June 5, 2024 | Hoover Institution

What Has Changed in the Middle East

June 5, 2024 | Hoover Institution

What Has Changed in the Middle East

Excerpt

After Israel’s token response to the Islamic Republic’s intercepted missile-and-drone barrage, there is one overarching question in the Middle East:  Has anything—beyond the horrendous loss of life—really changed since the Gaza war started on October 7th? Consider a few subsidiary questions: Has the Palestinian–Israeli imbroglio, which has now left Gaza in ruins, fundamentally altered Arab–Israeli ties, the American–Israeli alliance, or the Jewish state’s relations with Europe? Are we really in a new era because Iran and Israel are now dueling openly, striking each other’s territory directly? And last but not least, has Iran’s nuclear disposition—a slow, cautious march towards a nuclear weapon—likely changed because of the conflict?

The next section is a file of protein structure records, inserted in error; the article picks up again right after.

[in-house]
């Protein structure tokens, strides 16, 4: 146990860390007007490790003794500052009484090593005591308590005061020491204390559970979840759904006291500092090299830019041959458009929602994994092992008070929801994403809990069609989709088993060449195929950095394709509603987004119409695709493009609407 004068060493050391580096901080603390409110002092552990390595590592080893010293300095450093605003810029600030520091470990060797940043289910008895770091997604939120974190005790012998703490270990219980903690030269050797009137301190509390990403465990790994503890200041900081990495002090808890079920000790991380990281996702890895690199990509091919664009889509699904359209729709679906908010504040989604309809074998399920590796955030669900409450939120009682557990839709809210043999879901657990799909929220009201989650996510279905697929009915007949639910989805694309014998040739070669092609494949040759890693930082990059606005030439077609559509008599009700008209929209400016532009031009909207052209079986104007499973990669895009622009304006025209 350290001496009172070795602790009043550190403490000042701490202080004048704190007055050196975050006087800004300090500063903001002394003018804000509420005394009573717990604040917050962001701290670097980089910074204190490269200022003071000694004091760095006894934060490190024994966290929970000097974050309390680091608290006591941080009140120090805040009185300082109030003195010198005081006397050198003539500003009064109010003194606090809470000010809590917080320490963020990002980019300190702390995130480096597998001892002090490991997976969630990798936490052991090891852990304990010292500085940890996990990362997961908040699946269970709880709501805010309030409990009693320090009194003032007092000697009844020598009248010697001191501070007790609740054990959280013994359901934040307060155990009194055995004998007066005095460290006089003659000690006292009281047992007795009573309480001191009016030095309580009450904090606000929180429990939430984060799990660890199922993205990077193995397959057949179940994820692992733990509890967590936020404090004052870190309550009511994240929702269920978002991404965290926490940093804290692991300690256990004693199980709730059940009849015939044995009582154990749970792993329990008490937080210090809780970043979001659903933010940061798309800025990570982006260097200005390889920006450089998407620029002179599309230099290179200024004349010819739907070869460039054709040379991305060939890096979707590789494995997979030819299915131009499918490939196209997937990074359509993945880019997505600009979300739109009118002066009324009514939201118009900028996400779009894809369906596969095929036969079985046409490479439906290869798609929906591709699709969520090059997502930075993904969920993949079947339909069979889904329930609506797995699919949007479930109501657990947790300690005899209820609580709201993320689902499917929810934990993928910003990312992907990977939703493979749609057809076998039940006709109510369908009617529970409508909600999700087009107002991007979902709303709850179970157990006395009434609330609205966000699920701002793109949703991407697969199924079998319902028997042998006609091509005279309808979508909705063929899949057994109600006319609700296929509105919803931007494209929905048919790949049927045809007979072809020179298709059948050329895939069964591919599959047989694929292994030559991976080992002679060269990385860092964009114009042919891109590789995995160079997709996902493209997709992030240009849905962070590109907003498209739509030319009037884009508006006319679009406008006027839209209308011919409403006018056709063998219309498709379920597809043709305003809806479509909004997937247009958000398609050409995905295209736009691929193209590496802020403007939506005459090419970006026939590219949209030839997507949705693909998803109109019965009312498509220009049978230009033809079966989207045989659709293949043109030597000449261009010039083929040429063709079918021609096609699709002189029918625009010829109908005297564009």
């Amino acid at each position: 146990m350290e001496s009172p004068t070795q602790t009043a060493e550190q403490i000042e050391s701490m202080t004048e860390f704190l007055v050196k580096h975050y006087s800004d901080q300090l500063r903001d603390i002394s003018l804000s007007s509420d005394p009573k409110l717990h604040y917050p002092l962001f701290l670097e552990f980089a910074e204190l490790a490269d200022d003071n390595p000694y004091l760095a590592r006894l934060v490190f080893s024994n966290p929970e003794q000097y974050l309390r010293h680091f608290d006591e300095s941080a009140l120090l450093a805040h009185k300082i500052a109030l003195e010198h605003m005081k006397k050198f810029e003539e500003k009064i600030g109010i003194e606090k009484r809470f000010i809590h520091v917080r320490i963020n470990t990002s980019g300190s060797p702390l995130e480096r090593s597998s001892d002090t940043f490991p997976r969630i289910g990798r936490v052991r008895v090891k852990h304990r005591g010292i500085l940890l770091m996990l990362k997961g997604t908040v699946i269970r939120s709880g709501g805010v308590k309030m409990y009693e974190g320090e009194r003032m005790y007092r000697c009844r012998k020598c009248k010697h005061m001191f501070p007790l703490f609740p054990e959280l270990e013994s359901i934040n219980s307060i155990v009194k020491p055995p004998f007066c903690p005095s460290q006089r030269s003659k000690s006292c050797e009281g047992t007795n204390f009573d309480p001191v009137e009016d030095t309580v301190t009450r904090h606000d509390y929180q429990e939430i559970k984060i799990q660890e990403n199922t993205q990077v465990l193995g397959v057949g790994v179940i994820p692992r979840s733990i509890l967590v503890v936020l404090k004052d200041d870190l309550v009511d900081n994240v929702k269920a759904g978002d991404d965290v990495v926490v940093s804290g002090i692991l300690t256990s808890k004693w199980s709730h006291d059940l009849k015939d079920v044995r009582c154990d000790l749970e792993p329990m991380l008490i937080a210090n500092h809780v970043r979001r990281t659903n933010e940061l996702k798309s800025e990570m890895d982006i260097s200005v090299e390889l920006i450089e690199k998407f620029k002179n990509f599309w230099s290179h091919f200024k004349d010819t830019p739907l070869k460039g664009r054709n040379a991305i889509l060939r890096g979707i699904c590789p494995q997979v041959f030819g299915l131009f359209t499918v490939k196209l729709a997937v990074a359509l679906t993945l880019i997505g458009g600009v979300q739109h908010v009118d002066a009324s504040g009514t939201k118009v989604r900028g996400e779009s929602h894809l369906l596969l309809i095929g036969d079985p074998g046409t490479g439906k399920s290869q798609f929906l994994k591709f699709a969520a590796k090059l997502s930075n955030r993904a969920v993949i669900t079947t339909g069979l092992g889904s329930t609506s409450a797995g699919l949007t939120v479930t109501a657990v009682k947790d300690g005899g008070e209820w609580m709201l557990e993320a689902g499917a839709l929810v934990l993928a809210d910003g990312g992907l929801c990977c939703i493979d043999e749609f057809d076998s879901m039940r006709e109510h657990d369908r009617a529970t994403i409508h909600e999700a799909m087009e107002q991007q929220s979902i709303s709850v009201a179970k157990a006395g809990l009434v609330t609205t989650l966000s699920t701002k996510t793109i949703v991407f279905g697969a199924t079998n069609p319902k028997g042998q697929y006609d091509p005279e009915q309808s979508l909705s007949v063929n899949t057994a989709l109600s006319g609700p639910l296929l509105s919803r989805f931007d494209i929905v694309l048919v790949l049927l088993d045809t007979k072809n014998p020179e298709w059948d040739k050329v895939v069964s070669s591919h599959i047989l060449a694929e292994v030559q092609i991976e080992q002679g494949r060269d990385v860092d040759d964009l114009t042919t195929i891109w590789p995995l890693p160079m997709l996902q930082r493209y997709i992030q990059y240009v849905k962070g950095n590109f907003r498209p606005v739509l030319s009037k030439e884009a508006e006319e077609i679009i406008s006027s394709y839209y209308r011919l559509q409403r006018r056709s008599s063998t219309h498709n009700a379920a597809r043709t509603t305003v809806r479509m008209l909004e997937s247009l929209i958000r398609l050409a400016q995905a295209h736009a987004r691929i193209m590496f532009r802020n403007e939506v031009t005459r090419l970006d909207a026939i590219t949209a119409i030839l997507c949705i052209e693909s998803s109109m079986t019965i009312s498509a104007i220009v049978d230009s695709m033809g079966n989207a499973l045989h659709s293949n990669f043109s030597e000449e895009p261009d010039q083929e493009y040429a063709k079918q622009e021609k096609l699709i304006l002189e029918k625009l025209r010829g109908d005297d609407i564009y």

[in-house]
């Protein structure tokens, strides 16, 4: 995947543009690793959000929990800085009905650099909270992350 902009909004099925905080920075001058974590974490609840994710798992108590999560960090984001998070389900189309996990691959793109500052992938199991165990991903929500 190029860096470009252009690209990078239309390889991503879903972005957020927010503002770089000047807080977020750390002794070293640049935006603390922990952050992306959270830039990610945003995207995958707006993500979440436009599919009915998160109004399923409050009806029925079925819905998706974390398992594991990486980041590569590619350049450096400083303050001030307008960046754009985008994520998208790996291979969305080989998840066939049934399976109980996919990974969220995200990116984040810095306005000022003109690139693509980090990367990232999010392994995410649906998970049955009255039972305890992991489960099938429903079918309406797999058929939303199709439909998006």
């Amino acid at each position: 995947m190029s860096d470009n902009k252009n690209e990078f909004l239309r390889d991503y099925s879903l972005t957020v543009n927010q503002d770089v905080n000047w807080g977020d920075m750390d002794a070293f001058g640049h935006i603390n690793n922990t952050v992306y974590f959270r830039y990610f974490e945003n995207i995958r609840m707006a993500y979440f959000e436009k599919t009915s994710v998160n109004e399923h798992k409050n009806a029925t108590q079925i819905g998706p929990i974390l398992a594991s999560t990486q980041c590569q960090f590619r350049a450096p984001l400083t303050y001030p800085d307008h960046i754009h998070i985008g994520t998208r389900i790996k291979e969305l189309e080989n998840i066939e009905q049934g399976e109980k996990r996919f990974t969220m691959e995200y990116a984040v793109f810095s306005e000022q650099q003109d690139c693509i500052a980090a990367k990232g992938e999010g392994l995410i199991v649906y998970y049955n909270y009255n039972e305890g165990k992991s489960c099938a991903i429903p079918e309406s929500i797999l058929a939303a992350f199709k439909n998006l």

The Palestinian issue has certainly been amped up, making it more difficult for most Arab political elites, who long ago tired of the Palestinian cause, to deal with the Jewish state publicly. The Abraham Accords, which many Israelis thought beckoned a new era, will likely survive in a deflated form.  Arab rulers who had decided that Palestinian revanchism was no longer their battle premised their acceptance of the accords on a proposition: that they could do an end run around the Palestinians, who continuously hurl both Islamist and Arab nationalist rhetoric against Arabs no longer motivated by the one-hundred year-old struggle with Jews, especially at a time of Persian Islamist ascendancy.

Reuel Marc Gerecht is a resident scholar at the Foundation for Defense of Democracies.

Issues:

Arab Politics Iran Iran Global Threat Network Iran-backed Terrorism Israel Israel at War Palestinian Politics